Author: Ananya Jahanara Kabir
Publisher: Women Unlimited
ISBN/UPC (if available): 9788188965779
The Partition of British India in 1947 into the new nations of India and Pakistan, and the transformation of East Pakistan into a third nation, Bangladesh, in 1971,were events marked by violence, displacement, and multiple alienations. In her brilliant new book, Ananya Jahanara Kabir discusses their impact, three generations later, on contemporary cultural producers from Bangladesh, India and Pakistan. Literary texts, archaeological digs, photographs, maps and other memorabilia are woven together to present a groundbreaking consideration of Partition.
Kabir’s account departs from previous Partition scholarship by arguing for 1947 and 1971 as linked epochal events; by excavating the connections between violence, memory, melancholia and modernity; and by bringing considerations of family, inter-generational dialogue, and subjectivity to new memory studies of South Asia.
Placing the historical ruptures of India’s partition in 1947 and the breakup of Pakistan in 1971 within a single frame, this book challenges the reader to look beyond the easy assumption of the post- partition selves constructed by nationalist paradigms, Indian, Pakistani and Bangladeshi. Deftly interweaving primary materials and personal. Memory with the inter-generational history of her divided family, the author spotlights the multiple silences, gaps and contestations of post-colonial South Asian national narratives to provide an alternative view of nation-building attempts that have been either marginalized or forgotten in the process of selective nationalist remembering.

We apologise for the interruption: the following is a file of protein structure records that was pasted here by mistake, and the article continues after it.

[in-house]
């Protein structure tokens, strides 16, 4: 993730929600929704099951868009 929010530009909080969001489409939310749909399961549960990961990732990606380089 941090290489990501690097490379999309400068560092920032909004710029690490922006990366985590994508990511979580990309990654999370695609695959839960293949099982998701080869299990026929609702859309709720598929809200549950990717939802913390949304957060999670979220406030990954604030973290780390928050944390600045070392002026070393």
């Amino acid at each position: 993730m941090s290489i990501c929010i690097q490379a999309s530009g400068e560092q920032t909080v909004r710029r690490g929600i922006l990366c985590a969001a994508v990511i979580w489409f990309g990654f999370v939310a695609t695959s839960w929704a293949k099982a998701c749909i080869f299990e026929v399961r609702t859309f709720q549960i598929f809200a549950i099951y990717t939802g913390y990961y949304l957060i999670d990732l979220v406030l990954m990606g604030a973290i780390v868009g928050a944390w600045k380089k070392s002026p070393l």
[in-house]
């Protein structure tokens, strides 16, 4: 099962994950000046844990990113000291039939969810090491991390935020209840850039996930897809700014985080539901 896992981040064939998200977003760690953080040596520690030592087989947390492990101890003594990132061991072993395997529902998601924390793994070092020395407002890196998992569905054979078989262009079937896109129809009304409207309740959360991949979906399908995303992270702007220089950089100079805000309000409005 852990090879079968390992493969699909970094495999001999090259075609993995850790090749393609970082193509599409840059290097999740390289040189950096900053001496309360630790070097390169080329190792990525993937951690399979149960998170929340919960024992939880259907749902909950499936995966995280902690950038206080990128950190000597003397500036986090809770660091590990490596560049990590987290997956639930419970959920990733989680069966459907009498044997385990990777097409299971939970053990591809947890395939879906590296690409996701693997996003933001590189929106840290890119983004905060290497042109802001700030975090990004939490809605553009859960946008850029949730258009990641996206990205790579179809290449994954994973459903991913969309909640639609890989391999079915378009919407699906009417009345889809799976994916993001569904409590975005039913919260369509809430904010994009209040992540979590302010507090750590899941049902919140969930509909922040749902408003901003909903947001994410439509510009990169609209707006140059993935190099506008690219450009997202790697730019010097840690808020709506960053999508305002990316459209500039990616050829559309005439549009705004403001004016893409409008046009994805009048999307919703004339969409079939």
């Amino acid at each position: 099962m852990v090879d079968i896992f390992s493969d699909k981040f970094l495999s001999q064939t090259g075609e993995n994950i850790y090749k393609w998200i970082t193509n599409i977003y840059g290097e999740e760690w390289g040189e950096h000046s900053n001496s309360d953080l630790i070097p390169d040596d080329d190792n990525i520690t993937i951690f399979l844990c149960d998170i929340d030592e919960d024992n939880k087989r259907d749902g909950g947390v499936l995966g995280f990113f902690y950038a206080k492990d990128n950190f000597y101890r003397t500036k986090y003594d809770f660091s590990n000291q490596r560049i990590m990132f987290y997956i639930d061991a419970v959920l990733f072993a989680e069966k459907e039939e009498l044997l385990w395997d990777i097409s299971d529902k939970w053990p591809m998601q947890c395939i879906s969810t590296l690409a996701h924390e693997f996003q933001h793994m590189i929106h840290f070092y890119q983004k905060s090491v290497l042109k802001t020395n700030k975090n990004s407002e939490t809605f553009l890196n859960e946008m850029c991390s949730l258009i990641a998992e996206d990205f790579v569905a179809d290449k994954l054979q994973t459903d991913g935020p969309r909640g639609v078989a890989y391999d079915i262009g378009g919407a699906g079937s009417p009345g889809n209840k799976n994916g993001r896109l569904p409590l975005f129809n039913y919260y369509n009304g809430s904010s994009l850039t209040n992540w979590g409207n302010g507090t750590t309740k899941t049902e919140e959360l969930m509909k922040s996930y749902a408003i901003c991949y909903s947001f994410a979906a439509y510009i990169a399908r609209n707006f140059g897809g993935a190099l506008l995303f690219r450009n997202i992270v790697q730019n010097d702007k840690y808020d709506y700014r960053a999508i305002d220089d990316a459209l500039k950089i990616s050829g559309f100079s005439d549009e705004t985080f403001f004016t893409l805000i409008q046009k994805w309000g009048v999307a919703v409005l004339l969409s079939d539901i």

Partition’s Post-Amnesias is a richly textured and engaging work that in tracing the dialectic of memory and forgetting at the interstices of the individual and the collective recasts the debates on identity, memory and forgetting, criss-crossing the invisible lines dividing the subcontinent.
= Ayesha Jalal Mary Richardson Professor of History Tufts University
Kabir writes about deeply complex subjects and subjectivities, with great sensitivity and clarity. This is a thoughtful and thought-provoking book which brings refreshing new perspectives to bear on Partition Studies.
= Joya Chatterji Reader, Modern South Asian History Cambridge University
Note on Orthography, Terminology and Translation
Prologue: the Last Glue
Introduction: Politics of Memory, Poetics of Place
Part One: Between 1947 and 1971
Chapter 1: The Phantom Map
Chapter 2: Terracotta Memories
Part Two: Deep Topographies
Chapter 3: Archaeogeography
Chapter 4: The Enchanted Delta
Conclusion: Darjeeling Chai